“I didn’t know they came in kinds,” Dean snapped. He abruptly dropped and elbowed Sam, who’d nearly worked around into being able to see, further back so Sam was under him again. “What the hell is that?”
“I think it’s—” Stephen started.
The snake-woman lunged. Sam knew that because it sounded like someone ripping a chainsaw over a tin-roof. His last thought was that the noise alone could kill.
At least, that should’ve been his last thought. Instead of the sudden rush of pain and terror he’d been expecting, there were a couple thuds, a loud hiss and a small click. There also was…Sam braced himself against the floor, then pushed free…the smell of burning incense.
“Sybil—” Stephen was saying.
Sybil, who was indeed the same one as had been in the library, stood in the doorway with a handful of incense sticks, while across the room the snake-woman had coiled herself into a large heap. By now she’d lost her arms and the only vaguely human thing about her was her face. She was making furious noises that almost sounded like words, but it was difficult to tell because of how her long, forked tongue warped them.
“Sybil, what the—”
“Shut the fuck up, Stephen.” Eyes always on the snake-woman, Sybil divided her handful equally between her hands so each had three. She took a moment to arrange them between her fingers so they were widely spaced, which wafted more of the smoke towards the snake-woman. This resulted in another torrent of outraged garble, though it seemed to mean something to Sybil. She jerked her right hand around in some kind of gesture that the snake-woman didn’t like. “Yeah, well, fuck you too, princess. Stephen? When you stole my chicken blood, did you steal any of my charms, too?”
Stephen shook his head, then winced because of course she couldn’t see that. “No.”
“Goddamn it. At least you left the window open.” After a second, Sybil slowly bent down so the tips of the incense tips were touching the ground. The snake-woman suddenly darted forward, but Sybil did something that sent the monster reeling back.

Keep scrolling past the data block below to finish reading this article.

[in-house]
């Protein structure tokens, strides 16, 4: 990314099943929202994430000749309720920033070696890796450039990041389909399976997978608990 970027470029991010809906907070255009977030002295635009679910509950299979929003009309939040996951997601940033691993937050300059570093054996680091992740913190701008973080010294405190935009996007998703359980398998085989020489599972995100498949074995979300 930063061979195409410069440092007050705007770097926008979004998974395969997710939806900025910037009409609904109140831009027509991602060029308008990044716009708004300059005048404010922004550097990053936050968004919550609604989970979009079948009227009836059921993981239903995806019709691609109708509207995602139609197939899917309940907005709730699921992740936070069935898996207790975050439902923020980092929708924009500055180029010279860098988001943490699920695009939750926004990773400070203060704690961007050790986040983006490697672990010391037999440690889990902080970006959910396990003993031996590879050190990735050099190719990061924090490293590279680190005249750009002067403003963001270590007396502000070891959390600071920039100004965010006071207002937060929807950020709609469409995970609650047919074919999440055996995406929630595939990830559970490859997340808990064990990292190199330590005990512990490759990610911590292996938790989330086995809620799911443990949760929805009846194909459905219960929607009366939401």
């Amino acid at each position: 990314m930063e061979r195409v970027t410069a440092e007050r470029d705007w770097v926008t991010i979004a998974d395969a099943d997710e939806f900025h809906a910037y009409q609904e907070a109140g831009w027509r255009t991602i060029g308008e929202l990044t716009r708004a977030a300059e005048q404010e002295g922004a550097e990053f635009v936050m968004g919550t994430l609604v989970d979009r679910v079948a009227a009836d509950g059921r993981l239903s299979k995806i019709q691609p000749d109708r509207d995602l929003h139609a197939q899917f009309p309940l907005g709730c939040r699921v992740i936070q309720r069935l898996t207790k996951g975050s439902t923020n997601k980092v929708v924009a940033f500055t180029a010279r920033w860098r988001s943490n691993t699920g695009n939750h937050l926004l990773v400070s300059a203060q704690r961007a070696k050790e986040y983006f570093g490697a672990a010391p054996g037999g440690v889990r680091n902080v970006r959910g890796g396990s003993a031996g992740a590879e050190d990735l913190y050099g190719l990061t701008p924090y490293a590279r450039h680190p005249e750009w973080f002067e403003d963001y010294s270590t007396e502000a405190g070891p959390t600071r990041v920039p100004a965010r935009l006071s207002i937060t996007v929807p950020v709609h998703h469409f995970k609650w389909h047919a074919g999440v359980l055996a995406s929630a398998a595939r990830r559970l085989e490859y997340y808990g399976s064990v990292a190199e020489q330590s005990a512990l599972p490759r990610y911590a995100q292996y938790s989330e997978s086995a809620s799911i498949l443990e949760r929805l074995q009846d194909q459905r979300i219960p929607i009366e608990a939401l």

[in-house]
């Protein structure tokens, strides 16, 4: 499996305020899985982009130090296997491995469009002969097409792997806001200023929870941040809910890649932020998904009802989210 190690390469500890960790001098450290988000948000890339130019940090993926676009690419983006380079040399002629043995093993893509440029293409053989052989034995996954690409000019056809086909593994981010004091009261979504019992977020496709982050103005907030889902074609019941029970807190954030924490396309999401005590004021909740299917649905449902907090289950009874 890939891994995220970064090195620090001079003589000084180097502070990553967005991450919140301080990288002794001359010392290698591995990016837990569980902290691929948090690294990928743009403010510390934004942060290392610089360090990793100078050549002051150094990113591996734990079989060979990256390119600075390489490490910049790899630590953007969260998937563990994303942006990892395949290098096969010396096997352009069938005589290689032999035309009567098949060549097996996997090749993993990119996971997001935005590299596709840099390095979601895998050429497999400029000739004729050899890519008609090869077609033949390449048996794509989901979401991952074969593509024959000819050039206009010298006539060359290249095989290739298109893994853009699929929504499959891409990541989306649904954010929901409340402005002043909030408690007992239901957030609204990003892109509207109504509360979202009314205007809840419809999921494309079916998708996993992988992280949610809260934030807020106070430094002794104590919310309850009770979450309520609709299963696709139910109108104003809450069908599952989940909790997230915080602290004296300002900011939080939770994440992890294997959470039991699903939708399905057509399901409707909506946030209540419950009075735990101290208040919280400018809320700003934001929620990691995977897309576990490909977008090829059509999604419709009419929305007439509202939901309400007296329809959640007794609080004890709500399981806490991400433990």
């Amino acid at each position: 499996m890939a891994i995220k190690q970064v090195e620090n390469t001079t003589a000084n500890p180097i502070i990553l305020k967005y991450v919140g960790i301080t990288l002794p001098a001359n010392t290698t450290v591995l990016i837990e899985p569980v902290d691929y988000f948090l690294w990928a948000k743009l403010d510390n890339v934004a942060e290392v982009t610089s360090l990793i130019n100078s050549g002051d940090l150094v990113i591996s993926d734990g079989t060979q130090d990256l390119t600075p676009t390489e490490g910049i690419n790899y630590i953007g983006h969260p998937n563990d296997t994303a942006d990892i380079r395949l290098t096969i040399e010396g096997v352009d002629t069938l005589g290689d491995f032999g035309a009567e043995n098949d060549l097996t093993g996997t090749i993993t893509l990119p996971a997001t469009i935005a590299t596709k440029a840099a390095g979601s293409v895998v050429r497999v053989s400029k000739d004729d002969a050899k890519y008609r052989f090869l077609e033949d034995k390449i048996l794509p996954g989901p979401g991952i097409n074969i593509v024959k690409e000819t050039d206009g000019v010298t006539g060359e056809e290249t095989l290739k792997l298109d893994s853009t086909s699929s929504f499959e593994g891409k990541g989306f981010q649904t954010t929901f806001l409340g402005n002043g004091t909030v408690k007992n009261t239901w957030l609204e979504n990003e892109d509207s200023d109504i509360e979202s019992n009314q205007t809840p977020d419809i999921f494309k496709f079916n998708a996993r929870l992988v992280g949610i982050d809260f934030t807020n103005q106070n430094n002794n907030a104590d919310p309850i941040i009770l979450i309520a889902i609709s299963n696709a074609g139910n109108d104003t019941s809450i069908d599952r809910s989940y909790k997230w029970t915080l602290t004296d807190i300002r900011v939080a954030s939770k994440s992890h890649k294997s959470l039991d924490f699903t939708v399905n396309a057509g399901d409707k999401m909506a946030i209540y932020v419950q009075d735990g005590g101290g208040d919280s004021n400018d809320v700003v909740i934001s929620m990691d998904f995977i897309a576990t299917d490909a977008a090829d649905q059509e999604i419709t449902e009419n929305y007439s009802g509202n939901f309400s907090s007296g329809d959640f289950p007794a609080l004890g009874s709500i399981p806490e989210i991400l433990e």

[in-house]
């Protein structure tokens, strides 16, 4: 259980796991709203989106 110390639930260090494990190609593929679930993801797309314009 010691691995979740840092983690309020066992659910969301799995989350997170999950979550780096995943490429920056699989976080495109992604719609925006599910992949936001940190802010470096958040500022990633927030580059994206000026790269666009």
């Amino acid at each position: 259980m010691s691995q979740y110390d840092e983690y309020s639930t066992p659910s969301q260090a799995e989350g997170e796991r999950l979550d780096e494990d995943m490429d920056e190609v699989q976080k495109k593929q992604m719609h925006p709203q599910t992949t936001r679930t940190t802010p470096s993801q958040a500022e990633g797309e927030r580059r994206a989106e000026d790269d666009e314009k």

On the floor before Sybil now was a pattern of lines: six, some broken in the middle. Sam blinked. “I Ching?”
“Good for you, you’re culturally sensitive. Now get out.” Sybil stayed crouched and drew more of the patterns with the ashes from the incense sticks, arranging the signs in a half-circle around them. She was using up the sticks pretty fast. “Guys? That over there is a demon. That over there is a window. Do I have to draw a diagram?”
“No, ma’am. Though a couple of captions might be useful,” Dean said. He grabbed Stephen by one arm, Sam grabbed the other, and together they backed out into the hallway. Stephen resisted at first, but came pretty easily when the snake-woman suddenly lunged at them.
Sam dropped Stephen’s arm so the other man’s momentum slung him into Dean. The two of them kept on stumbling in the direction of the window, while Sam went back for Sybil.
He’d barely taken a step when she came running out and damn near trampled him into the ground; for such a small person, she had a lot of push. And she didn’t stop there, but kept smacking him in the stomach so he never managed to get himself turned around before his back hit the window. Something else smacked his shoulder: Dean’s waving hand. “Sam! Come on!”
“Ladies first,” Sam muttered, grabbing Sybil. For that, he got an elbow whacking into his breastbone. He sucked in his breath and threw her up to Dean as the sound of slithering got ever closer.
Her feet hadn’t quite passed through the window before Sam had his hands on the frame and was pulling himself up. He told himself not to look behind no matter what it sounded like, because that would just waste time and—
Sam looked over his shoulder just in time to see a huge red mouth with white fangs coming down on him. He threw up an arm, but it was yanked away from him and suddenly he was weightless.
Not for very long. Thankfully, the house had no bushes beneath the window, but just hitting the ground itself was painful. Plus he’d landed on somebody’s leg, and panic kept him trying to roll up against it, trapping him in place.
“Up! Up!” The world spun again, then resolved itself to Dean’s frightened, annoyed face. The other man pulled Sam in an awkward run around the house and down to the sidewalk, where they breathlessly turned around to see…an empty, dark house. Dean slapped his hand over his forehead, then dragged it down the side of his face. He glanced at Sam. “What were you trying to do, break my leg?”
“What the fuck were you trying to do?” Sybil snapped. She struggled free of them, then stomped off down the street. “You goddamn…you tossed me out. You idiot!”
Sam looked disbelievingly at the other two men. “I was being polite! I didn’t think she wanted to be eaten.”
“If you’re polite to Sybil, she usually takes it as an insult,” Stephen sighed. It apparently was a long-standing situation. “Hey—”
Sybil whirled around, shaking the stubs of the incense sticks at them. “Don’t fucking ‘hey’ me! I am so incredibly fucking pissed off right now I—never mind. Just…never mind. Come on.”
She went forward a few steps, then turned around again. Her temper had gone down a little so her voice was quieter, but she still didn’t look all that pleased. “What?”
“Well…we’d like to know where we’re going. Since obviously things aren’t what they seem here,” Dean said. “You were pretty handy back there. You come here often?”